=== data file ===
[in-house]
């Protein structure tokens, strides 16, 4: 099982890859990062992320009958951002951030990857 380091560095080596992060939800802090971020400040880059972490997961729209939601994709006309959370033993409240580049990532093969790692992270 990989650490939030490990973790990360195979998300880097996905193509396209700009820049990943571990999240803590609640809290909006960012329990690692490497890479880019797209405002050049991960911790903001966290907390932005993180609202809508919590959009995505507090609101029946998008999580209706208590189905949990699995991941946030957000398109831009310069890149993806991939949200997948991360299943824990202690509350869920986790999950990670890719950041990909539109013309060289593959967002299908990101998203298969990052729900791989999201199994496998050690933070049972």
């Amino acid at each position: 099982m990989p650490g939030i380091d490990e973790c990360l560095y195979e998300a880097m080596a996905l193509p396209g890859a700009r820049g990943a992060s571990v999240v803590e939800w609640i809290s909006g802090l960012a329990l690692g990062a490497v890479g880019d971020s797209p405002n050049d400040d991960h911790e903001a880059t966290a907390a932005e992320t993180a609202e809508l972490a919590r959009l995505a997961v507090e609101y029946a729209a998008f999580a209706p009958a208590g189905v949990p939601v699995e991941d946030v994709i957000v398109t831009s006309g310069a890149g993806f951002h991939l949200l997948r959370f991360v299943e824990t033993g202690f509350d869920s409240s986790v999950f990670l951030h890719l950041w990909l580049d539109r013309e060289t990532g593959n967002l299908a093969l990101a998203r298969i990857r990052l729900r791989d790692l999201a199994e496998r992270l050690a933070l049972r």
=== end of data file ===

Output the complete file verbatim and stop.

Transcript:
[in-house]
């Protein structure tokens, strides 16, 4: 099982890859990062992320009958951002951030990857 380091560095080596992060939800802090971020400040880059972490997961729209939601994709006309959370033993409240580049990532093969790692992270 990989650490939030490990973790990360195979998300880097996905193509396209700009820049990943571990999240803590609640809290909006960012329990690692490497890479880019797209405002050049991960911790903001966290907390932005993180609202809508919590959009995505507090609101029946998008999580209706208590189905949990699995991941946030957000398109831009310069890149993806991939949200997948991360299943824990202690509350869920986790999950990670890719950041990909539109013309060289593959967002299908990101998203298969990052729900791989999201199994496998050690933070049972």
């Amino acid at each position: 099982m990989p650490g939030i380091d490990e973790c990360l560095y195979e998300a880097m080596a996905l193509p396209g890859a700009r820049g990943a992060s571990v999240v803590e939800w609640i809290s909006g802090l960012a329990l690692g990062a490497v890479g880019d971020s797209p405002n050049d400040d991960h911790e903001a880059t966290a907390a932005e992320t993180a609202e809508l972490a919590r959009l995505a997961v507090e609101y029946a729209a998008f999580a209706p009958a208590g189905v949990p939601v699995e991941d946030v994709i957000v398109t831009s006309g310069a890149g993806f951002h991939l949200l997948r959370f991360v299943e824990t033993g202690f509350d869920s409240s986790v999950f990670l951030h890719l950041w990909l580049d539109r013309e060289t990532g593959n967002l299908a093969l990101a998203r298969i990857r990052l729900r791989d790692l999201a199994e496998r992270l050690a933070l049972r």